Key Takeaways:

1. Dating is harder than ever before for a number of reasons. If you are interested in reasons and you don’t believe what I have to say: read the book. Yes, I’m talking to you Future Girish, I knew you’ll come back. Yours: Lazy Present Girish.

2. People either have unrealistic expectations of relationships (Romanticizer), or have unrealistic expectations of their partner (Maximizer), or else they have unrealistic expectations of themselves (Hesitaters). Find out who you are, and then learn not to be yourself.

3. Have a work-it-out mindset instead of having a soul-mate mindset. While love may be effortless (yeah, why not?), relationships take effort and building a successful one is a process. No one is perfect, even Prince Charming has a morning breath.

4. There are two types of people: Maximizers and Satisfiers. It’s a spectrum, not a box. But try to be on the satisfier side of the spectrum. There are online quizzes to find out who you are, or you can just close your eyes, and for once in your life try to be honest with yourself. In case you want to know who Maximizers or Satisfiers are: read the book or google search.

5. Actually, there is another type: Hesitaters. They feel they are not ready yet. By waiting, they miss out on the chance to develop their dating skills and figure out what type of person they want to be with. Just a suggestion: STOP TALKING TO YOUR EX!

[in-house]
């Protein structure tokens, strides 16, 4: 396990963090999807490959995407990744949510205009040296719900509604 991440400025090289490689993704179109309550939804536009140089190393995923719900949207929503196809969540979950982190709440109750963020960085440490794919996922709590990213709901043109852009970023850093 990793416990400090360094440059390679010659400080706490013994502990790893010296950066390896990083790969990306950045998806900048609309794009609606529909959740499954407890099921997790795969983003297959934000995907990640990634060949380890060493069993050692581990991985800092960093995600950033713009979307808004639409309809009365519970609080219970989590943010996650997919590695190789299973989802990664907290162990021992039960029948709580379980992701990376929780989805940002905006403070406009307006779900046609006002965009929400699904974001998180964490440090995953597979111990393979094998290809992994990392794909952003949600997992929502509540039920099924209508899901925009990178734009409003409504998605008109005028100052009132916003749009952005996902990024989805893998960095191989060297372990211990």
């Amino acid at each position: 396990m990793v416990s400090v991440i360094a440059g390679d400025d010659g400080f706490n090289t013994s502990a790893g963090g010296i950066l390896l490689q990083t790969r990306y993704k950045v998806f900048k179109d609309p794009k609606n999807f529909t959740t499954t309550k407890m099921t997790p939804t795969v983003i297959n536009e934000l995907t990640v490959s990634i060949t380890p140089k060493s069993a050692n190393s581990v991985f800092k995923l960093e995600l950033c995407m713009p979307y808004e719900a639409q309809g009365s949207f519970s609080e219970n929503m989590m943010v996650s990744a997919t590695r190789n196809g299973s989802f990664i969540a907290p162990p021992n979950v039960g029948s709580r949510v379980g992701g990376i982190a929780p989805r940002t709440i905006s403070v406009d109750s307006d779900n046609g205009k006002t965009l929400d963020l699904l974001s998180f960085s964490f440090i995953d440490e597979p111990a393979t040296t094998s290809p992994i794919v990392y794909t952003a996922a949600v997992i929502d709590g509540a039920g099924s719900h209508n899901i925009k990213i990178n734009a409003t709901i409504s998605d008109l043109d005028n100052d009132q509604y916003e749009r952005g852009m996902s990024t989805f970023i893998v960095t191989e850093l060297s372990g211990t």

6. I’m not going to talk about attachment styles here: I’ve already written an article about it on my blog. You can refer it by clicking here. Spoiler alert: Try to be securely attached. Again, there are online quizzes, or you can just close your eyes. In case you are anxious or avoidantly attached: try to self-regulate yourself.

7. Seek Life Partners: people who are trustworthy and reliable and who will stay with you for the long haul. Avoid Prom Dates: fun in short term, but will ultimately let you down. Things that matter are: loyalty, kindness, emotional stability, growth mindset, ability to make hard decisions, and the ability to fight constructively. Things that matter less: looks, money, shared hobbies, similar personalities. Focus on the side of you this person brings out because that’s who you’ll be whenever you’re with them.